With High Office Vacancy, Developers Converting Space To New Concepts
With millions of square feet of vacant office space and tenants vying for new and amenitized Class-A space, developers are being forced to find new uses for the DC area's old office buildings.
Over the last 10 years, 5.7M SF of office space has been converted to other uses, research from JLL shows.
Of these projects, roughly 74% have been converted to residential buildings. JLL managing director and head of multifamily capital markets Christine Espenshade says residential is the easiest conversion to make from a development perspective, and it is also the most sought after asset class in today's market.
"It’s the ability to get financing," Christine says. "Of all the product types, it's still easiest to get financing for multifamily. There's so much demand for it."
In the District, 13 conversion projects have totaled 1.1M SF. Northern Virginia has seen eight projects totaling 1.3M SF, while suburban Maryland has had five projects totaling 518k SF. Baltimore has been the most active submarket, with conversion 17 projects totaling 2.8M SF.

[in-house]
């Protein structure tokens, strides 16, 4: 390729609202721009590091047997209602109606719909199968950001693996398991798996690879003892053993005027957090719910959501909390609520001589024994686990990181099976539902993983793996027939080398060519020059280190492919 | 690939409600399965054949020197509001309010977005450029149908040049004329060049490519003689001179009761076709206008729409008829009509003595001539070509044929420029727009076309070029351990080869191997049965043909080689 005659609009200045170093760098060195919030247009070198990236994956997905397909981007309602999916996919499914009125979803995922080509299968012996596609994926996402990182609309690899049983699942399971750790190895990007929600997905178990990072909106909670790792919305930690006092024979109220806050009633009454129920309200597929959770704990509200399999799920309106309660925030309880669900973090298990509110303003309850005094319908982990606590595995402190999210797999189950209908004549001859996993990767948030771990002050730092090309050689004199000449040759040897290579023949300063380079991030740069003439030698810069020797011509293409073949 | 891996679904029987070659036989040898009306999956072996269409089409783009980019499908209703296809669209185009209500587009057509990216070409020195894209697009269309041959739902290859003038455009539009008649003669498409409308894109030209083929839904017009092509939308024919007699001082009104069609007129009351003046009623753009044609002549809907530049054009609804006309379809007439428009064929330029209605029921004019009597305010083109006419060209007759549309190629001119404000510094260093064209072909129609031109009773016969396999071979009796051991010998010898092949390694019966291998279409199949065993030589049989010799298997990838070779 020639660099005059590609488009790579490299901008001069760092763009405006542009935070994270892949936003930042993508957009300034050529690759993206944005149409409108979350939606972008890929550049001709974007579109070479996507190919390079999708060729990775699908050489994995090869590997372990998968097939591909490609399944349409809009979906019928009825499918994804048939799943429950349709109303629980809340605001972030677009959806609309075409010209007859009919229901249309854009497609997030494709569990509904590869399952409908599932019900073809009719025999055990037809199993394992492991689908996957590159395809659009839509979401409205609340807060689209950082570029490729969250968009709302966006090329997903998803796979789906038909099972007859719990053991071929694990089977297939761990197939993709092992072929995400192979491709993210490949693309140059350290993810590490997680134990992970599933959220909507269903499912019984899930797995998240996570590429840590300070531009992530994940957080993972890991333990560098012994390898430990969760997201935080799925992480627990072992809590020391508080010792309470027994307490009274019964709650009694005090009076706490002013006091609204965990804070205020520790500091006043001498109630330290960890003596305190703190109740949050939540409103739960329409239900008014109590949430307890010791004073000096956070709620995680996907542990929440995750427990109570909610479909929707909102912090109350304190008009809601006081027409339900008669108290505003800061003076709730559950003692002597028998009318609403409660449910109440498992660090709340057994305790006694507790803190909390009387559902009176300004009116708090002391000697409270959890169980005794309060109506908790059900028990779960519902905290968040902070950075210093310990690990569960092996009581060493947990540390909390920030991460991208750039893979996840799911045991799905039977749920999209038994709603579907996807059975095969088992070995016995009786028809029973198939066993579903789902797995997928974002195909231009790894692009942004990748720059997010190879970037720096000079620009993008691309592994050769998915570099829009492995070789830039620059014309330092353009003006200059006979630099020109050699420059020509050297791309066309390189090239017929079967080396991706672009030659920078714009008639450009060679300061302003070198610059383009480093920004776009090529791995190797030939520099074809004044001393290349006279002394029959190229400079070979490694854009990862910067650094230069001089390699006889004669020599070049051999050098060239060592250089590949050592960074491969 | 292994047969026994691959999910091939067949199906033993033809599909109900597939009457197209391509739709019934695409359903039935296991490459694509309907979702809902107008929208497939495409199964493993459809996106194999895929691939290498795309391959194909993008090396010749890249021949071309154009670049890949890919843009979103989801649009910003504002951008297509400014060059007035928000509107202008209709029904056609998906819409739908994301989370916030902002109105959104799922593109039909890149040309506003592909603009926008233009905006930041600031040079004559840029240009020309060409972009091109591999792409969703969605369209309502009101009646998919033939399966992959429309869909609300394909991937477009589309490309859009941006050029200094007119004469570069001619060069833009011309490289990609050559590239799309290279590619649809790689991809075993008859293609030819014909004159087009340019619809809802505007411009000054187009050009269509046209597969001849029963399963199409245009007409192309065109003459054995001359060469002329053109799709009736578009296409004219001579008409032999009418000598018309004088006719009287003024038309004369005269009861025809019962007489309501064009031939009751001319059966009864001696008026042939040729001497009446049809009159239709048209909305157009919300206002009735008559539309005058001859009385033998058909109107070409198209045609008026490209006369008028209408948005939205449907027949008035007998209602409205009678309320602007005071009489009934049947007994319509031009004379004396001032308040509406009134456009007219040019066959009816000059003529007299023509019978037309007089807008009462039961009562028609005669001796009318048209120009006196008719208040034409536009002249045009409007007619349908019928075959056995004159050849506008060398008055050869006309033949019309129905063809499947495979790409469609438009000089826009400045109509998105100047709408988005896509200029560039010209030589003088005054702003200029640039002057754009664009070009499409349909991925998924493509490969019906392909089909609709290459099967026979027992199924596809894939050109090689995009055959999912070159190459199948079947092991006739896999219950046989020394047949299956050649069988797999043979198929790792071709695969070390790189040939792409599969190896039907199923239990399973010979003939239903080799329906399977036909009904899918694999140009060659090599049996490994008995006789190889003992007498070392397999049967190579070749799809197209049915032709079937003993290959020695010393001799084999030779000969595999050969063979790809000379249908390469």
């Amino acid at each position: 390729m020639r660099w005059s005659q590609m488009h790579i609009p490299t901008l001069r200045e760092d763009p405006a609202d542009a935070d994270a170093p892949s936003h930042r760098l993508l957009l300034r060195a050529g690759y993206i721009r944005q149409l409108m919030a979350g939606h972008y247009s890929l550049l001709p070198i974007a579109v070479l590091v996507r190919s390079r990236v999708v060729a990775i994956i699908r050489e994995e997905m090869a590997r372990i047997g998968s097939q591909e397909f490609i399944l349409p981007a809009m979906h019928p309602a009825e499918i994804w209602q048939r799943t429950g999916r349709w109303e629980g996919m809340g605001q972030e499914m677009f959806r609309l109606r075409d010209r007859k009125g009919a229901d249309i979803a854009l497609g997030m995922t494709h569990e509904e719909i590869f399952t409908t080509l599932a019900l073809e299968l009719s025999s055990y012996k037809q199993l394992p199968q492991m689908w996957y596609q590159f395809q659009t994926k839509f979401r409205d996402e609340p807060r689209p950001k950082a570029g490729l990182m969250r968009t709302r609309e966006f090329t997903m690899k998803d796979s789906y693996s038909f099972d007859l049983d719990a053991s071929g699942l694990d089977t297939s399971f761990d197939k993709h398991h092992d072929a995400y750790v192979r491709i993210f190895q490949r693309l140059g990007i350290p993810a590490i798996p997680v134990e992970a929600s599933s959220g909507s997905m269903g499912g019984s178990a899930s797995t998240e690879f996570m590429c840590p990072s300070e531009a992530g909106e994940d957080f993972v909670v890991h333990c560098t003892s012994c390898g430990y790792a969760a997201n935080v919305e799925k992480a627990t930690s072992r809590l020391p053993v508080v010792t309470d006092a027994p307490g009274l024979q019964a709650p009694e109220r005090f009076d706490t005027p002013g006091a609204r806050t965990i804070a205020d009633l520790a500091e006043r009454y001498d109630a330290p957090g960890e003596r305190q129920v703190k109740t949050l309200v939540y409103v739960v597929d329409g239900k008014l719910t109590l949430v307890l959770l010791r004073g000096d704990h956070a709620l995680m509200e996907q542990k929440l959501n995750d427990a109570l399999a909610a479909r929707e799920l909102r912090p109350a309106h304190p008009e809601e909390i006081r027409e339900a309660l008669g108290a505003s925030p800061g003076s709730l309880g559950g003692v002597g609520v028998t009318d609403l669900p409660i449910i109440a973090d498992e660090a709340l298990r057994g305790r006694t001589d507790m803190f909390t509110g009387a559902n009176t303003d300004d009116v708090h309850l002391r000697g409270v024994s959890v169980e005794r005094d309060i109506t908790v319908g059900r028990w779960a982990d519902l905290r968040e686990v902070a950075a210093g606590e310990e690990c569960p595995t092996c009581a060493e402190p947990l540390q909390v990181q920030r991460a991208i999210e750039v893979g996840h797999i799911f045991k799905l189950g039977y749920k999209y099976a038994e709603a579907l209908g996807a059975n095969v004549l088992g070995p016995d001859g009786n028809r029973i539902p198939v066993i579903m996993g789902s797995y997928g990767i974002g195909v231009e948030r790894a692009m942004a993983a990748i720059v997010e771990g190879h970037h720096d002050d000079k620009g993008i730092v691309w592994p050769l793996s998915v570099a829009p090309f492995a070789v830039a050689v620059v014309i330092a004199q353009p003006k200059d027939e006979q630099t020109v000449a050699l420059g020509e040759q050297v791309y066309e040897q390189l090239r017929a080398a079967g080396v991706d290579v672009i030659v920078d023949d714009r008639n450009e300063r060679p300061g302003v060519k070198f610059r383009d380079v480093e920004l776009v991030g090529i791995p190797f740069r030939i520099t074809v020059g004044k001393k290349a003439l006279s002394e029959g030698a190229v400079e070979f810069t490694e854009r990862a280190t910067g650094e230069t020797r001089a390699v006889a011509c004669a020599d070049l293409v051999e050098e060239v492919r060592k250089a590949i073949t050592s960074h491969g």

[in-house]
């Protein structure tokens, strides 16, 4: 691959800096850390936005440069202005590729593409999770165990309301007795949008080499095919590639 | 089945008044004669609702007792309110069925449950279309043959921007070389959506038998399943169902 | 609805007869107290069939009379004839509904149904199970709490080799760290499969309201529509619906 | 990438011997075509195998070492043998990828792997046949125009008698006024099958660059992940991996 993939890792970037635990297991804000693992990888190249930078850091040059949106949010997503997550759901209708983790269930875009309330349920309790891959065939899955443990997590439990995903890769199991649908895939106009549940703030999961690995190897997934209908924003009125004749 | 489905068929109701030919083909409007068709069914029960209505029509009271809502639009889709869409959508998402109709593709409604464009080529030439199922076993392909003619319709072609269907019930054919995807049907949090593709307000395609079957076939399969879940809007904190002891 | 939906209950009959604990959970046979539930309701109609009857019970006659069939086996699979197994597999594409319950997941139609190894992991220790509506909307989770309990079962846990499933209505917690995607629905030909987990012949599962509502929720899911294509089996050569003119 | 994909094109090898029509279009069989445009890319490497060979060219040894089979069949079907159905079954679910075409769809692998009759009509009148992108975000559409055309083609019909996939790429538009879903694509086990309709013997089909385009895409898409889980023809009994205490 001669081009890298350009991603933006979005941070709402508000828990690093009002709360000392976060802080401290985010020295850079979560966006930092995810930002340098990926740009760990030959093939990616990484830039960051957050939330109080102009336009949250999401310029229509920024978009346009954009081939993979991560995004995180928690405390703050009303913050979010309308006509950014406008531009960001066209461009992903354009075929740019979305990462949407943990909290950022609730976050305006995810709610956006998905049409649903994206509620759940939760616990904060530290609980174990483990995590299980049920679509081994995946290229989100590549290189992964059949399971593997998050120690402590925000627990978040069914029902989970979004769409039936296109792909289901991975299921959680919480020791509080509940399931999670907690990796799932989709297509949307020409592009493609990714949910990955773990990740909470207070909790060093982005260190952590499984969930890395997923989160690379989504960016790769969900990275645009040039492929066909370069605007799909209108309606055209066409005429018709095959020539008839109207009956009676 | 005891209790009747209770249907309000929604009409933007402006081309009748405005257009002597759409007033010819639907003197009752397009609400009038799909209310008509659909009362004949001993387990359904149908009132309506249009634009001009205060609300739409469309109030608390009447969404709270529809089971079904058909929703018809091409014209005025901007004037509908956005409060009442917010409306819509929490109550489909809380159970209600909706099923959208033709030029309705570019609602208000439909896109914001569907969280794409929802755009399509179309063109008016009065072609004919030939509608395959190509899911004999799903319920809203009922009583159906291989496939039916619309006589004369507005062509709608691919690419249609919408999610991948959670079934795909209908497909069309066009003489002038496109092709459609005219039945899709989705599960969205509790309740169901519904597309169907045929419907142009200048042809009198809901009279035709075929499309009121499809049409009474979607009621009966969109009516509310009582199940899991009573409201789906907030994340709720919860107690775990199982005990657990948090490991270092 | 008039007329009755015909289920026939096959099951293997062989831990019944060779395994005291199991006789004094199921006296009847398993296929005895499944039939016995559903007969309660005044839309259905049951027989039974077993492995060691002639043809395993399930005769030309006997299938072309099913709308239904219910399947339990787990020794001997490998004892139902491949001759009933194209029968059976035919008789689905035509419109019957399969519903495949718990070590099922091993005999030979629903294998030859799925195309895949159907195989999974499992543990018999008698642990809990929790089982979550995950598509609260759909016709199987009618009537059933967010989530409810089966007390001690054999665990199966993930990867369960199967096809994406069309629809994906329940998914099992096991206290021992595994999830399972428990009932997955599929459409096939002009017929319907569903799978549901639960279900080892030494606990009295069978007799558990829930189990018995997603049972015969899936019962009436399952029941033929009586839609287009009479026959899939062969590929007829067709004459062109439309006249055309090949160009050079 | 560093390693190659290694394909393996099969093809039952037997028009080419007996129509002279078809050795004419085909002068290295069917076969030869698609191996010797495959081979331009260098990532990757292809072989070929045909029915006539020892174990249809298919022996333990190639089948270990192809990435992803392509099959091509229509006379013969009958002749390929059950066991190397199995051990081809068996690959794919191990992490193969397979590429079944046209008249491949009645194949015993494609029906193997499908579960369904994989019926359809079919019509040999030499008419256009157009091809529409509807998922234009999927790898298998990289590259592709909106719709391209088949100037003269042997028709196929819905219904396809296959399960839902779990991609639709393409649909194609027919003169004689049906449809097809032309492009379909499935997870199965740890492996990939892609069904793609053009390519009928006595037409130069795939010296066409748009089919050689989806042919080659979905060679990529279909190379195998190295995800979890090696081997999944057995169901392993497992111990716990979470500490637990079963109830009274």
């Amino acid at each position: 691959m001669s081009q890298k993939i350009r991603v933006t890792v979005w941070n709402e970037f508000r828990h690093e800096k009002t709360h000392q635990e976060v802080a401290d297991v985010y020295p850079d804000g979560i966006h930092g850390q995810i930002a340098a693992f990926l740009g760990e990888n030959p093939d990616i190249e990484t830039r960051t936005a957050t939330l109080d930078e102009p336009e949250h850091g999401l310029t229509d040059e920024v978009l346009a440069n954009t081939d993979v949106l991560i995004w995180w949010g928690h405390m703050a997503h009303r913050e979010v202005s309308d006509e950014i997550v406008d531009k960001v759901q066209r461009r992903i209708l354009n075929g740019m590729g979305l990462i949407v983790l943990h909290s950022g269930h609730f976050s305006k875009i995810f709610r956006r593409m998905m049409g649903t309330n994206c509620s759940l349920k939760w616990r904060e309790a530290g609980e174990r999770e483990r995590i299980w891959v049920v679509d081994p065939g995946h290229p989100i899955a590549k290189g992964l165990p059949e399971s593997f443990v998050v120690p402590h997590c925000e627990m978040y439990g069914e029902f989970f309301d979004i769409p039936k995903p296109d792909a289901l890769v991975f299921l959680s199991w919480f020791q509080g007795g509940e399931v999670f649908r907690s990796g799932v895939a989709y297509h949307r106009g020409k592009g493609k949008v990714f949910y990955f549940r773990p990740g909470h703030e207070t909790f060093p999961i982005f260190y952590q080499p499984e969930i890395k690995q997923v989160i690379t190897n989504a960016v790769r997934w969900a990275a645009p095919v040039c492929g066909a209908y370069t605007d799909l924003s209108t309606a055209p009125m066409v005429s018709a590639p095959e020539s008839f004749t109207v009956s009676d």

The reliance on the federal government as DC's biggest office tenant has caused high vacancies as the government raises its standards for suitable office space, Christine says.
"That has left DC, more so than many markets, with unusable office space," Christine, above vacationing with her family in Maine, says. "So developers have gotten creative, saying, 'What can I do with this office building?'"
This need for creativity has led to innovative new concepts, Christine says, citing WeWork's new residential concept WeLive in Crystal City and Novus Residences' office-residential hybrid concept, e-lofts, in Alexandria.
"In my mind that stands out as something that’s very interesting as people change the way they work and live," Christine says of e-lofts.